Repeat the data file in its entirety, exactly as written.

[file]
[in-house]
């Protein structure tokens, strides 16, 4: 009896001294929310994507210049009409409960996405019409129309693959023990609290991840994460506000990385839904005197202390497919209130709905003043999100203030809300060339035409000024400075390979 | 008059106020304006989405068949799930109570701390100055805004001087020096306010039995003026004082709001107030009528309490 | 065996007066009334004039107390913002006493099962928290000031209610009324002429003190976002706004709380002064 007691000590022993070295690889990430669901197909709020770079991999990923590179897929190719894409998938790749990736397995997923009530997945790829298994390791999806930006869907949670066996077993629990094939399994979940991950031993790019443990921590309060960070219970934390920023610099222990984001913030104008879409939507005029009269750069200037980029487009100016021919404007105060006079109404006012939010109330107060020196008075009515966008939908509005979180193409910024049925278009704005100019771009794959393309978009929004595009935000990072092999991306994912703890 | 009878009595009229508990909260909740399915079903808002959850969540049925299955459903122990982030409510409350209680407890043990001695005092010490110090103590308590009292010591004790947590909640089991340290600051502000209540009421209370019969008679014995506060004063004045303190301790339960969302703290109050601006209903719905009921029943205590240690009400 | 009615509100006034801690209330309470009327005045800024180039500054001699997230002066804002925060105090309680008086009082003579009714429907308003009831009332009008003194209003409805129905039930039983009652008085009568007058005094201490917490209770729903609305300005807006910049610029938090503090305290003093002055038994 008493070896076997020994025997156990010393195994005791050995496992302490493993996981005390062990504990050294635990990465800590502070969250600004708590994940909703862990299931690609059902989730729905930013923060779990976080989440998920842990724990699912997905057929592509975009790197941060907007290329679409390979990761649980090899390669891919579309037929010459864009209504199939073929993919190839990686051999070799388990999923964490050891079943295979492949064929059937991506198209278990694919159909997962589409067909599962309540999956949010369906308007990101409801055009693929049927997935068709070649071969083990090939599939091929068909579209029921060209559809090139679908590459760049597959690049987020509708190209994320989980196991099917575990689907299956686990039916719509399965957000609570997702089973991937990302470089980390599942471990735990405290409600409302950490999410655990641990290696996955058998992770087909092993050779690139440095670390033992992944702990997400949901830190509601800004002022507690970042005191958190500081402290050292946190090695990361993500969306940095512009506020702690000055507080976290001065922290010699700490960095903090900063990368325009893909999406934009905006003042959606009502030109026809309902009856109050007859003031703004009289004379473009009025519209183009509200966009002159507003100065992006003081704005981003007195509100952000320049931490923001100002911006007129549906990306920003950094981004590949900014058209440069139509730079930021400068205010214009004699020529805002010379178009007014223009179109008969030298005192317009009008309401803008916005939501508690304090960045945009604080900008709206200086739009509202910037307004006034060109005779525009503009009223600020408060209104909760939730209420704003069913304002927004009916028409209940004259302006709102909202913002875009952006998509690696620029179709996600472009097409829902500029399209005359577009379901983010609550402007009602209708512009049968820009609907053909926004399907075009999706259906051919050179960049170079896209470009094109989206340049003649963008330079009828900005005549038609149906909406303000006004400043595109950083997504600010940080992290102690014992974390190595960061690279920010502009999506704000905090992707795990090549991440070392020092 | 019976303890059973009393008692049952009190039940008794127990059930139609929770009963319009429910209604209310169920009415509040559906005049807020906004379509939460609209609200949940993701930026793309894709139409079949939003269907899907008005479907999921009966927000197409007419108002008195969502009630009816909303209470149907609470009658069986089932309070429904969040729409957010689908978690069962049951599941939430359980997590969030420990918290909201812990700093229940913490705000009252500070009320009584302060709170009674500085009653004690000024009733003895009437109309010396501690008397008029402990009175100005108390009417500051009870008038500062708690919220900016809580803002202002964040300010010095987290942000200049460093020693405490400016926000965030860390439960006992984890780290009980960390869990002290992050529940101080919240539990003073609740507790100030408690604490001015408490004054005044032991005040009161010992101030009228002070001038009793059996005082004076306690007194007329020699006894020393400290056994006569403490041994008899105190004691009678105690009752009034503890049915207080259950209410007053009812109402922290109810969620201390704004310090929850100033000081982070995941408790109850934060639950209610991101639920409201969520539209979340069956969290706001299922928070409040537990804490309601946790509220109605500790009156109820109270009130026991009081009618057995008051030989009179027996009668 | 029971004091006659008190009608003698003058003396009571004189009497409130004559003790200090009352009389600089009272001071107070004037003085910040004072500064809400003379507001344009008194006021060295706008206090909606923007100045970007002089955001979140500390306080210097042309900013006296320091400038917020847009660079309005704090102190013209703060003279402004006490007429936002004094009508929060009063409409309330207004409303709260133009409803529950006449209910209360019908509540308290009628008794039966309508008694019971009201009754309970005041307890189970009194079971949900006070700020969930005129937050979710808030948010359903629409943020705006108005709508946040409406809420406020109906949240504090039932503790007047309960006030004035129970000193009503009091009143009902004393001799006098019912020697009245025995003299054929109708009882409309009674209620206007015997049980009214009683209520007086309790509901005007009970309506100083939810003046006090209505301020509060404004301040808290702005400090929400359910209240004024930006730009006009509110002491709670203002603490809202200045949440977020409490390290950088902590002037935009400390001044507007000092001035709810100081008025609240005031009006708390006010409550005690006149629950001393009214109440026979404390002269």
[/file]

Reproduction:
[in-house]
């Protein structure tokens, strides 16, 4: 009896001294929310994507210049009409409960996405019409129309693959023990609290991840994460506000990385839904005197202390497919209130709905003043999100203030809300060339035409000024400075390979 | 008059106020304006989405068949799930109570701390100055805004001087020096306010039995003026004082709001107030009528309490 | 065996007066009334004039107390913002006493099962928290000031209610009324002429003190976002706004709380002064 007691000590022993070295690889990430669901197909709020770079991999990923590179897929190719894409998938790749990736397995997923009530997945790829298994390791999806930006869907949670066996077993629990094939399994979940991950031993790019443990921590309060960070219970934390920023610099222990984001913030104008879409939507005029009269750069200037980029487009100016021919404007105060006079109404006012939010109330107060020196008075009515966008939908509005979180193409910024049925278009704005100019771009794959393309978009929004595009935000990072092999991306994912703890 | 009878009595009229508990909260909740399915079903808002959850969540049925299955459903122990982030409510409350209680407890043990001695005092010490110090103590308590009292010591004790947590909640089991340290600051502000209540009421209370019969008679014995506060004063004045303190301790339960969302703290109050601006209903719905009921029943205590240690009400 | 009615509100006034801690209330309470009327005045800024180039500054001699997230002066804002925060105090309680008086009082003579009714429907308003009831009332009008003194209003409805129905039930039983009652008085009568007058005094201490917490209770729903609305300005807006910049610029938090503090305290003093002055038994 008493070896076997020994025997156990010393195994005791050995496992302490493993996981005390062990504990050294635990990465800590502070969250600004708590994940909703862990299931690609059902989730729905930013923060779990976080989440998920842990724990699912997905057929592509975009790197941060907007290329679409390979990761649980090899390669891919579309037929010459864009209504199939073929993919190839990686051999070799388990999923964490050891079943295979492949064929059937991506198209278990694919159909997962589409067909599962309540999956949010369906308007990101409801055009693929049927997935068709070649071969083990090939599939091929068909579209029921060209559809090139679908590459760049597959690049987020509708190209994320989980196991099917575990689907299956686990039916719509399965957000609570997702089973991937990302470089980390599942471990735990405290409600409302950490999410655990641990290696996955058998992770087909092993050779690139440095670390033992992944702990997400949901830190509601800004002022507690970042005191958190500081402290050292946190090695990361993500969306940095512009506020702690000055507080976290001065922290010699700490960095903090900063990368325009893909999406934009905006003042959606009502030109026809309902009856109050007859003031703004009289004379473009009025519209183009509200966009002159507003100065992006003081704005981003007195509100952000320049931490923001100002911006007129549906990306920003950094981004590949900014058209440069139509730079930021400068205010214009004699020529805002010379178009007014223009179109008969030298005192317009009008309401803008916005939501508690304090960045945009604080900008709206200086739009509202910037307004006034060109005779525009503009009223600020408060209104909760939730209420704003069913304002927004009916028409209940004259302006709102909202913002875009952006998509690696620029179709996600472009097409829902500029399209005359577009379901983010609550402007009602209708512009049968820009609907053909926004399907075009999706259906051919050179960049170079896209470009094109989206340049003649963008330079009828900005005549038609149906909406303000006004400043595109950083997504600010940080992290102690014992974390190595960061690279920010502009999506704000905090992707795990090549991440070392020092 | 019976303890059973009393008692049952009190039940008794127990059930139609929770009963319009429910209604209310169920009415509040559906005049807020906004379509939460609209609200949940993701930026793309894709139409079949939003269907899907008005479907999921009966927000197409007419108002008195969502009630009816909303209470149907609470009658069986089932309070429904969040729409957010689908978690069962049951599941939430359980997590969030420990918290909201812990700093229940913490705000009252500070009320009584302060709170009674500085009653004690000024009733003895009437109309010396501690008397008029402990009175100005108390009417500051009870008038500062708690919220900016809580803002202002964040300010010095987290942000200049460093020693405490400016926000965030860390439960006992984890780290009980960390869990002290992050529940101080919240539990003073609740507790100030408690604490001015408490004054005044032991005040009161010992101030009228002070001038009793059996005082004076306690007194007329020699006894020393400290056994006569403490041994008899105190004691009678105690009752009034503890049915207080259950209410007053009812109402922290109810969620201390704004310090929850100033000081982070995941408790109850934060639950209610991101639920409201969520539209979340069956969290706001299922928070409040537990804490309601946790509220109605500790009156109820109270009130026991009081009618057995008051030989009179027996009668 | 029971004091006659008190009608003698003058003396009571004189009497409130004559003790200090009352009389600089009272001071107070004037003085910040004072500064809400003379507001344009008194006021060295706008206090909606923007100045970007002089955001979140500390306080210097042309900013006296320091400038917020847009660079309005704090102190013209703060003279402004006490007429936002004094009508929060009063409409309330207004409303709260133009409803529950006449209910209360019908509540308290009628008794039966309508008694019971009201009754309970005041307890189970009194079971949900006070700020969930005129937050979710808030948010359903629409943020705006108005709508946040409406809420406020109906949240504090039932503790007047309960006030004035129970000193009503009091009143009902004393001799006098019912020697009245025995003299054929109708009882409309009674209620206007015997049980009214009683209520007086309790509901005007009970309506100083939810003046006090209505301020509060404004301040808290702005400090929400359910209240004024930006730009006009509110002491709670203002603490809202200045949440977020409490390290950088902590002037935009400390001044507007000092001035709810100081008025609240005031009006708390006010409550005690006149629950001393009214109440026979404390002269």